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Warm Deserts

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NameColor on MapCEC Code‡
Mojave Basin and Range10.2.1
Chihuahuan Deserts10.2.4
Sonoran Basin and Range10.2.2
Baja Californian Desert10.2.3

† Status: ✓ = Complete ○ = Needs Image … = Incomplete ∅ = Stub Only

This code refers to the CEC's Level 3 ecoregion codes for North America, see here.


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About the Warm Deserts

The Warm Deserts are a region encompassing the warmer deserts in North America, consisting of two discontinuous pieces. The western portion extends from Nevada and southwest Utah through California and Arizona into most of Baja California and Sonora. The eastern portion is mostly located in Mexico, east of the Sierra Madre Occidental mountain range, extending north into west Texas and southern New Mexico.

The climate here is arid and subtropical. There is significant seasonality to temperature but little frost: low elevations are mostly either frost-free or experience only occasional light frost, but temperatures can get colder at higher elevations. Unlike the Cold Deserts to the north which are mostly produced by rain shadow, this region, which opens to the ocean along its westernmost border, is heavily influenced by a persistent high-pressure system, the North Pacific High. This system diverts moisture-laden weather systems to the north and south as they come inland, which leads the deserts to extend the whole way to the Pacific coast in the central portion of this region. This region thus has a diversity of inland areas with drier air and more continental climate influence, to coastal areas with more moderate temperatures and higher relative humidity but very low rainfall. The Eastern portion of this region is influenced by a mix of of rain shadow, much like the cold deserts, and the effects of this high. This high pressure zone, which becomes stronger and moves north in the summer, and becomes weaker and moves south in the winter, leads there to be a seasonality of precipitation: the far northwest of this region receives more rainfall in winter, but the rest of the region receiving more rainfall in summer, with the effect becoming more pronounced moving farther south and east.

Vegetation cover varies considerably throughout this region. Some portions are dominated by large cacti, whereas in others, grasses are more dominant. Much of the vegetation is adapted to utilize short bursts of high water availability, going dormant for months at a time, and then becoming active in response to the presence of water. Plant diversity is often higher than in the cold deserts, owing to the greater portion of plants able to survive in the warmer temperatures, but the higher temperatures can also produce additional stress from heat and drought. Much of this region features low mountain ranges interspersed with the broad bottomlands; these areas of higher elevation also have higher rainfall and support denser vegetation cover, usually scrubland but reaching to forests in a few small regions along the highest peaks. These areas, owing to their isolation from other forested regions, have a high portion of endemic species.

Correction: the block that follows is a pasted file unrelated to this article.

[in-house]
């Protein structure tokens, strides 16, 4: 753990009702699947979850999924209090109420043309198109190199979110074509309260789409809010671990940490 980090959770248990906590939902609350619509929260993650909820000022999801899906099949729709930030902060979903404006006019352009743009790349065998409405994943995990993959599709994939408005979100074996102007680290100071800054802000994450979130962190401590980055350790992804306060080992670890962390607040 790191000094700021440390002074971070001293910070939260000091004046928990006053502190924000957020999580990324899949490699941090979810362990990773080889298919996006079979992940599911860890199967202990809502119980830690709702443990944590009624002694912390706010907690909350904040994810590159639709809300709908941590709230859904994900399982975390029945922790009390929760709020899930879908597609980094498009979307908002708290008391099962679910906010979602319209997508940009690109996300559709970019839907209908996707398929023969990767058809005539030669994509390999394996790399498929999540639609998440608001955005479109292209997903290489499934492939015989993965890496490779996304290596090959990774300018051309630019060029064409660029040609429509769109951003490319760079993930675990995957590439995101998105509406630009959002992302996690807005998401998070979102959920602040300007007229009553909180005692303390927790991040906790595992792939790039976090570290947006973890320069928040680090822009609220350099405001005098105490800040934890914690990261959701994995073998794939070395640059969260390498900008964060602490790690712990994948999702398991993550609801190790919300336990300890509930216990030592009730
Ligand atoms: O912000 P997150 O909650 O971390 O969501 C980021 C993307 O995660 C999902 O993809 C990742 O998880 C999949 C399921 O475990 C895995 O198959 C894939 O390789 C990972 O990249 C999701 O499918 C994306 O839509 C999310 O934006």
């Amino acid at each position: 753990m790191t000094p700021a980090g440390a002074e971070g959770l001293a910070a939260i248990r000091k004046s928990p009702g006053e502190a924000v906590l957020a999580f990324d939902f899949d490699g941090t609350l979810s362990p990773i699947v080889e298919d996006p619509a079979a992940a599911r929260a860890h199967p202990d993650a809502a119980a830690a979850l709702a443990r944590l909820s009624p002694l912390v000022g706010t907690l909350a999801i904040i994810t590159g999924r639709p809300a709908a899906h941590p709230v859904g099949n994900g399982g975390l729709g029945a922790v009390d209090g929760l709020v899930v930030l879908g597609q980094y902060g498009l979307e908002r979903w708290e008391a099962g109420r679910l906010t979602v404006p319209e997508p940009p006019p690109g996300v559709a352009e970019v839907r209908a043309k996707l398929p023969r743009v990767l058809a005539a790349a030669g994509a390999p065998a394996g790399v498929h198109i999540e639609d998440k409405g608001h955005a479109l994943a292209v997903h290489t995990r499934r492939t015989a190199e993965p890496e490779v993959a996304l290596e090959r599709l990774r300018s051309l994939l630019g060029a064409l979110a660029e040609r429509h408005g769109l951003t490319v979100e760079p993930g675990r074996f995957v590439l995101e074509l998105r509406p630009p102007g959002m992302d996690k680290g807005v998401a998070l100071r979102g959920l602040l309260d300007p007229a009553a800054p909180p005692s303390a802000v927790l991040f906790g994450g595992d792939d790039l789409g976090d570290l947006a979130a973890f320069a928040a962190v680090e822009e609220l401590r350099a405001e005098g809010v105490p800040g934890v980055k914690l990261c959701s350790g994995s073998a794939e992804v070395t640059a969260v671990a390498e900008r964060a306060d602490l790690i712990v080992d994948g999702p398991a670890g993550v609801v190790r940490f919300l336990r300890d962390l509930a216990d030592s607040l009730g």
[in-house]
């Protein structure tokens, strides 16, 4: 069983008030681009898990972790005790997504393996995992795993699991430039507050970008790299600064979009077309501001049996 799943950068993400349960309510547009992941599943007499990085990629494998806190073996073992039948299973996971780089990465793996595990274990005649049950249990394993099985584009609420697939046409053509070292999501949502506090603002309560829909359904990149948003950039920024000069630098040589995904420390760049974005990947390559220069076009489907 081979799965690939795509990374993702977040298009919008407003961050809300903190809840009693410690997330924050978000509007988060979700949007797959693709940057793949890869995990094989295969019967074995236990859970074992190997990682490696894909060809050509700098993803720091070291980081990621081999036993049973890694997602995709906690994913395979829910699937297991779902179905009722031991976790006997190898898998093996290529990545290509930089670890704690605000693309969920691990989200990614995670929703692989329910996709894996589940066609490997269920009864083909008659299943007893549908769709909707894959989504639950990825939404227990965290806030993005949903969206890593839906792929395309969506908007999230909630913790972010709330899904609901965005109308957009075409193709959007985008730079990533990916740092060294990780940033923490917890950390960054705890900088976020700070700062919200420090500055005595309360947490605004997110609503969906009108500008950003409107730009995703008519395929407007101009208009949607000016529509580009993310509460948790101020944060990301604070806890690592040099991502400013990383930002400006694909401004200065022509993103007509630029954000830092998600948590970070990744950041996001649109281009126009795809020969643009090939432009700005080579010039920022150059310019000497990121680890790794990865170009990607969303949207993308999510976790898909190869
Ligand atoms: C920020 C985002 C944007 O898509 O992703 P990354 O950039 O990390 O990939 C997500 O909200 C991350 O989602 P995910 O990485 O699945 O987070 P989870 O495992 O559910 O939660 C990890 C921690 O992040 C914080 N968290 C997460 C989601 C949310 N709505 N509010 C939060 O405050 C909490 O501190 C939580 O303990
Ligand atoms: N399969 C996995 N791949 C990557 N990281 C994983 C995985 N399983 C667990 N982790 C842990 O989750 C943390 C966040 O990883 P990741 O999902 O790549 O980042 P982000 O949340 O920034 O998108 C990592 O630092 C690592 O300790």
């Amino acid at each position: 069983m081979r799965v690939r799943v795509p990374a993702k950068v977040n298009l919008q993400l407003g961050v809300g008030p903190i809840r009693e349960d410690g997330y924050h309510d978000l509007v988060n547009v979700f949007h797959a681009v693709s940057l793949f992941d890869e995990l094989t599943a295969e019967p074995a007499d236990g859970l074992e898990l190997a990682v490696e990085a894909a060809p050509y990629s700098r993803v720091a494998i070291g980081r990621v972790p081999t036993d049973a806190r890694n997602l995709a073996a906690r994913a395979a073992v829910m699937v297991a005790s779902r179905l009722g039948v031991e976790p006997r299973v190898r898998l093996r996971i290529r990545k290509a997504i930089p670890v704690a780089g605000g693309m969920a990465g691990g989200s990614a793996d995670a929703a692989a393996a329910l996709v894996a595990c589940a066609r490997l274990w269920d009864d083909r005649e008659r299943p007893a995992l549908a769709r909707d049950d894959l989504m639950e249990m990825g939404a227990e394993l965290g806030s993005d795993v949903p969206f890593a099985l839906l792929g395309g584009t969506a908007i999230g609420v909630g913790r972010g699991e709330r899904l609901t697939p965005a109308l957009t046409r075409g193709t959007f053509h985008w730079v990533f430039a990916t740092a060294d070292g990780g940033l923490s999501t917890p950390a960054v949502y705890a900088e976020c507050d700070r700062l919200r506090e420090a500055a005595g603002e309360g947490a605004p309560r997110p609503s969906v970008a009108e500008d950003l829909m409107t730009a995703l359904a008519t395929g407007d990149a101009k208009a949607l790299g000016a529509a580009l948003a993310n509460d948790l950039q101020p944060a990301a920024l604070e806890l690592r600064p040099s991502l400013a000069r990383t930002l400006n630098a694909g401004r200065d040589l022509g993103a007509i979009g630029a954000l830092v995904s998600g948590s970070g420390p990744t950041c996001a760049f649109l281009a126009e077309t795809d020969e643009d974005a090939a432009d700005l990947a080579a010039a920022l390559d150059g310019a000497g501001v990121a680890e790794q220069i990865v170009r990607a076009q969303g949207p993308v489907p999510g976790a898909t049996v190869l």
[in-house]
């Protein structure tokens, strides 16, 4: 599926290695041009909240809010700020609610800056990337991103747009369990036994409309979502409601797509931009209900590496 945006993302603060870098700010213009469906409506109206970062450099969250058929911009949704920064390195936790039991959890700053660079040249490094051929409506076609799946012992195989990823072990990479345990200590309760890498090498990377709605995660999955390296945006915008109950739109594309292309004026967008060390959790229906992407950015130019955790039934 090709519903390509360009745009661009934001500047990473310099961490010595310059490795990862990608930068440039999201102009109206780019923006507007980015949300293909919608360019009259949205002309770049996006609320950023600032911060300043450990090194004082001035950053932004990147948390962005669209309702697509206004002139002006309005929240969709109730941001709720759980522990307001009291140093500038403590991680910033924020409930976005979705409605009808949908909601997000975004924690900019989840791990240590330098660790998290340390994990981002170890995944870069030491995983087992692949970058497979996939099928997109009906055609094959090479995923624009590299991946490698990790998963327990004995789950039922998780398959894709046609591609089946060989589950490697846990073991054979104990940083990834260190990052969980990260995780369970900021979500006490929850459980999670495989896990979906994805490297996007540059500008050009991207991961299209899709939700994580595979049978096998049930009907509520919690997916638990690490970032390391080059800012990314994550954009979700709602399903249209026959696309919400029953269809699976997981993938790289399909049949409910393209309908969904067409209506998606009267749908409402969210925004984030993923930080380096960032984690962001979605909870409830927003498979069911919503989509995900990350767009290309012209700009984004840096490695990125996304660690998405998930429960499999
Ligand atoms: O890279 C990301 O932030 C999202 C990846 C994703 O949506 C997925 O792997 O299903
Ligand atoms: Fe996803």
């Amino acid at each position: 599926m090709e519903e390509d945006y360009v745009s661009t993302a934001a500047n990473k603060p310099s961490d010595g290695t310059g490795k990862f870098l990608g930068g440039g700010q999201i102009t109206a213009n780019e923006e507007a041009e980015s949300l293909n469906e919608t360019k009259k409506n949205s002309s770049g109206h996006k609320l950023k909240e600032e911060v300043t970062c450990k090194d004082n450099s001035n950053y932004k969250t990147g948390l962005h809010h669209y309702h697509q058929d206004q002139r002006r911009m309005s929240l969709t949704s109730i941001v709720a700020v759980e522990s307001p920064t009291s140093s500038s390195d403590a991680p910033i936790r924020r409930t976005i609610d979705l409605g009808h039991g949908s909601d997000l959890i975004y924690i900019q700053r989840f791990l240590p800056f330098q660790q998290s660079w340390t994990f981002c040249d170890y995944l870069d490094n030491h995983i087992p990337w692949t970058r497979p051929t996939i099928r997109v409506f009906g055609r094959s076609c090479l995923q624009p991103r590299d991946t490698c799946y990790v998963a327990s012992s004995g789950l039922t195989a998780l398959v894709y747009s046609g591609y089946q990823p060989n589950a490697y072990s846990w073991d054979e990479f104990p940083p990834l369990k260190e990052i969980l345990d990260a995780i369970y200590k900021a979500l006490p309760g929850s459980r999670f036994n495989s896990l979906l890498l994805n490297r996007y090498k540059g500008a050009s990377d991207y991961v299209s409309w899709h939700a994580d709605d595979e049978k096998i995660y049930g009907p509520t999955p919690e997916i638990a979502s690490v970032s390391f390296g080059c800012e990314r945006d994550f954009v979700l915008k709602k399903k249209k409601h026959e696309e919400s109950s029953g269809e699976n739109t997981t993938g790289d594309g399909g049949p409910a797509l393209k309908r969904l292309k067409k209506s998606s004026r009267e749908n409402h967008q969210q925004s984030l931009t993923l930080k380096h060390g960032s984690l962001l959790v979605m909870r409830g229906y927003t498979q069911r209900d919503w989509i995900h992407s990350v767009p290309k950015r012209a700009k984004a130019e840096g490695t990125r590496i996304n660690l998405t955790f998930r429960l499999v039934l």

Land use varies considerably throughout this region, with parts of it left largely untouched and ecologically preserved, and others of it intensely utilized and severely degraded. Major land uses here include ranching and grazing, irrigated agriculture, and mining. The irrigation for agriculture is both taken from major rivers, especially the Colorado river, as well as groundwater aquifers; both uses have large environment impacts. Historically, this region was sparsely populated, but more recently, the population has exploded in the major cities. The largest metro areas in this region include Phoenix, AZ, Las Vegas, NV, the cross-border metro of El Paso-Juaréz, and Torreón, Coahuila, Mexico. There are also numerous smaller cities and metro areas. Water diversion both for urban use and agriculture has severely reduced the flow of water in the major rivers of this region, especially the Colorado river, devastating the ecosystem in the Gulf of California. The Chihuahuan desert in the southeast is also facing increased human-induced desertification.

Different parts of this region border radically different ecoregions. To the west, this region transitions gradually into Mediterranean California, as the rainfall increases slightly and the desert becomes Chapparral. To the north, as temperatures cool, the western portion transitions smoothly to Cold Desert, but east of the rockies, the desert transitions to the relatively-moister South Central Semi-Arid Prairies. Southeast of the Sonoran desert, the region transitions to tropical dry forests of the Western Pacific Coastal Plain, Hills, and Canyons, and in Baja California, to the Sierra and Plains of El Cabo. Mountain ranges and changes in altitude produce more abrupt borders with the Western Sierra Madre Piedmont, and in the north, the Upper Gila Mountains.

low desert grassland with a few isolated small tree-like plants, some low mountains in the distance under a blue skyThis photo shows two Joshua trees (Yucca brevifolia) in a landscape of mostly low grasses. The Warm Deserts in North America are sparsely-vegetated but have some unique plants like these that cannot survive in colder regions. The landscape in these deserts alternates between flat basins like in the foreground, and more rugged hills and low mountains like in the distance. Photo © Eric Titcombe, CC BY 2.0, Source.